Chip & PIN - Data breach silver bullet or lead slug?
In my inbox this morning arrived the daily dose of security news from SC Magazine, in which an article details how 75 million records have been lost to data breach so far in 2014. That’s an average of 8.3 million records per month – 43.5% of the records lost this year were attributed to medical and healthcare organizations.
Meanwhile, media headlines are flooded with more retail POS malware data breach victims. Home Depot, Jewel Osco and Jimmy Johns are just a few of the names in a growing list. Card issuers and retailers are struggling to meet the October 2015 deadline to convert to EMV (Eurocard, Mastercard, Visa) technology commonly referred to as Chip and PIN. However, most industry experts agree that it will take until at least the year 2020 to fully roll out these systems in the US.
Does Chip and PIN mean the end to data breaches?
Sadly, no. We are already seeing a shift from retail to healthcare environments as a primary target of attackers. This doesn’t indicate that hackers are giving up on retail attacks in the face of Chip and PIN, it just means that attack vectors on retail will change from POS to online and card not present transactions. The shift in attack vectors was seen in the UK after widespread implementation of chip and pin technology. From 2004 to 2008 total losses at point of sale fell from $356 million to $160 million after chip and PIN was introduced. Card not present and online transactions on the other hand showed a massive increase in fraud from $198 million to $545 million.
And that’s not all
Data thieves will continue to hone their skills and think of new methods for circumventing and breaking Chip and Pin technology. In 2012 University of Cambridge Security Researchers described what is known as a pre-play attack on EMV technology in their research paper “Chip and Skim”. The vulnerability described in this paper basically allows the attack to predict the UN (Unpredictable Number) used for transactions, which would appear as though the cardholder correctly entered the PIN for the transaction. Fast forward to May 2014, this same group of researchers updated their research to include yet another vulnerability known as ‘no PIN’ which basically allows an attacker to use the card without knowing the PIN.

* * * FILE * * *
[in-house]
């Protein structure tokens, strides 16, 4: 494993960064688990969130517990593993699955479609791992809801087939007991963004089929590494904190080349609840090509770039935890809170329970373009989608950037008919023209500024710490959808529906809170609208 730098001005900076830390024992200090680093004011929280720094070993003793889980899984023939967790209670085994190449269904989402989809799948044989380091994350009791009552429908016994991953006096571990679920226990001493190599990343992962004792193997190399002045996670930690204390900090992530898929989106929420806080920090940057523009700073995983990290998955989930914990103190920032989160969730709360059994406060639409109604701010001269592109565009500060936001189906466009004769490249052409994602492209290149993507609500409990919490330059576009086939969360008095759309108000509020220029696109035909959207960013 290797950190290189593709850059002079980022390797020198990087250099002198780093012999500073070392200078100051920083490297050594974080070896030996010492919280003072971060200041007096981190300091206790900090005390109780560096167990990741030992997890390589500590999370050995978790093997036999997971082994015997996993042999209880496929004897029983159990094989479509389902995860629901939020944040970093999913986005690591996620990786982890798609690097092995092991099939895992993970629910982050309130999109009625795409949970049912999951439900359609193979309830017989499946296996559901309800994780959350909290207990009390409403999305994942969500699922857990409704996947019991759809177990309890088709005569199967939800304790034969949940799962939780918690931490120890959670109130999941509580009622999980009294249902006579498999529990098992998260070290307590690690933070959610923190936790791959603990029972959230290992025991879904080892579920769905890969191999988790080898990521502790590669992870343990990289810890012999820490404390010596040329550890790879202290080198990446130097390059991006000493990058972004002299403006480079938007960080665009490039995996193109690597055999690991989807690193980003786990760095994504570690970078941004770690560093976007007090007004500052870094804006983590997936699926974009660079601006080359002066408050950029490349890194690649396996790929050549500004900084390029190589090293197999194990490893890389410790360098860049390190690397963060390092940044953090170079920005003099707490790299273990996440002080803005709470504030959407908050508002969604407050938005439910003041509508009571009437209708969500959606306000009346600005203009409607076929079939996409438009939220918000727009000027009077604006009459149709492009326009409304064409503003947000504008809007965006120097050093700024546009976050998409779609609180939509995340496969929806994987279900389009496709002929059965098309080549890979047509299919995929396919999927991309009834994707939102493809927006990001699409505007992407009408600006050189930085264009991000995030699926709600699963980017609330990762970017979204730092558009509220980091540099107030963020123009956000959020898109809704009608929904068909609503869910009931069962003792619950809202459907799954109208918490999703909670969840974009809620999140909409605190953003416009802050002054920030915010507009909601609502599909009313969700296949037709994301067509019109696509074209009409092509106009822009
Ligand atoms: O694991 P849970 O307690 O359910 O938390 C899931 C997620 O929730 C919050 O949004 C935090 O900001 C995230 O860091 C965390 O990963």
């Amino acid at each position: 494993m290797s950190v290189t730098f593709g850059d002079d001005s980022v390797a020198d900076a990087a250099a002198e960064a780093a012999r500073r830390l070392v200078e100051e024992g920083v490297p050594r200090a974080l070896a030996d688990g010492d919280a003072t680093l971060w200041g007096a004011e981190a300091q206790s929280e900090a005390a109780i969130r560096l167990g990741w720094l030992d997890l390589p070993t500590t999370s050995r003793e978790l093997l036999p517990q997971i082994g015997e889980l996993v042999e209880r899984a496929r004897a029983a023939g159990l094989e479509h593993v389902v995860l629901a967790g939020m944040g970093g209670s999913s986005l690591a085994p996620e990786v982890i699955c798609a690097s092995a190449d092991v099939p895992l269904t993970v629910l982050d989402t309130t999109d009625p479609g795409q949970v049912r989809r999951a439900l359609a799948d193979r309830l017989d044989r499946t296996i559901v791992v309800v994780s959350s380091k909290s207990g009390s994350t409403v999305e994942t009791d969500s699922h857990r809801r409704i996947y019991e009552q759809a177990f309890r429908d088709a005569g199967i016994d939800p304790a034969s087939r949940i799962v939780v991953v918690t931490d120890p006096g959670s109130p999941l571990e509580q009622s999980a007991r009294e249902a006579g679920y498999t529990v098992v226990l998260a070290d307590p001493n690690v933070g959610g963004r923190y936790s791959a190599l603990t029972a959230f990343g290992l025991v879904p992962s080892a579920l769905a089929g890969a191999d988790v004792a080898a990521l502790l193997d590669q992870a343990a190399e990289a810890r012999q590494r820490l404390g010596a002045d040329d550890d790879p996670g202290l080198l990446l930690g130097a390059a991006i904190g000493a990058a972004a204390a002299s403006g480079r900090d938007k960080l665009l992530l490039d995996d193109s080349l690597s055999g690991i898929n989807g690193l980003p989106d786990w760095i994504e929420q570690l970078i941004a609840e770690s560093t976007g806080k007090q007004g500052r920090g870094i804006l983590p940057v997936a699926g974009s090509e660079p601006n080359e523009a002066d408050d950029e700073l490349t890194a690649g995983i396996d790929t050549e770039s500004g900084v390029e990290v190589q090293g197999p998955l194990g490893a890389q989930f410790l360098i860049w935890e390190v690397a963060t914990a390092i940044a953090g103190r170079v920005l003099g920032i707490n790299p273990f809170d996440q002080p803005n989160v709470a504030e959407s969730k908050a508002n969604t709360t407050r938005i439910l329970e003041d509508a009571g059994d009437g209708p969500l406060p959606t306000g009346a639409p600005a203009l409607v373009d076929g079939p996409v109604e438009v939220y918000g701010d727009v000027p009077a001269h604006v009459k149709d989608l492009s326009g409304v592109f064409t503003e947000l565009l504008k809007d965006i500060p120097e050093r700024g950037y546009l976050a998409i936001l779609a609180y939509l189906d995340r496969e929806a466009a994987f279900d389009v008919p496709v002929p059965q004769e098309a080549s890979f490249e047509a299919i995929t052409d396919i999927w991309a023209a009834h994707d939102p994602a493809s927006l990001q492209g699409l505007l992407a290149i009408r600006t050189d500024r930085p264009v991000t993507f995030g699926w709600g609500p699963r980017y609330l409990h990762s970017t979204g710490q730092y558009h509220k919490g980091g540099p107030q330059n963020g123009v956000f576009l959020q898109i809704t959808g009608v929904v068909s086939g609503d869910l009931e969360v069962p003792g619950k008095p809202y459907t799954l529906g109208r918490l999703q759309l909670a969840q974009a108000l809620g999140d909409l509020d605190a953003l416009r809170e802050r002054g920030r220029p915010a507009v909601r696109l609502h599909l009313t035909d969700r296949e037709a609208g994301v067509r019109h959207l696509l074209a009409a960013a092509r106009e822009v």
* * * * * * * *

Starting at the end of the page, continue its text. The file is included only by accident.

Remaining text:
Beyond Payment Card Data
The real money profited in most data breaches today happens in intellectual property theft not from retail credit card theft. Intellectual property could be designs for a new airplane, source code for proprietary software algorithms or financial and acquisition plans. In short intellectual property is the very essence of your company, what makes it unique and holds its competitive advantage in the market. The loss of this data could be catastrophic to your business. Real life examples of these types of breaches happen all too often. Because there are no clear guidelines for disclosure they often go unreported. Here are several high profile cases in recent years:
- The 2014 case leveled by US Department of Justice against Chinese military officials for hacking into Alcoa, Westinghouse Electric and US Steel for commercial gain
- The 2011 attack on RSA which led to compromise and theft of IP related to SecureID
- The 2009 Operation Aurora which led to IP theft in several high profile tech giants including Google, Juniper, Adobe, Symantec and others
The Risk to Your Organization
Whether your company processes credit card transactions, offers health care services, provides financial services or builds airplanes, your data is at risk. The fact is that attackers will continue to find value and markets for all kinds of sensitive data. They will continue to break down defenses and find ways to exfiltrate it out of your people and organization to make a profit. What you should be prepared with is a plan to mitigate the risks to your sensitive data and understand the liability exposure if your company is breached.
In my next post, we'll talk about things you can do today to mitigate the risk of a data breach in your organization.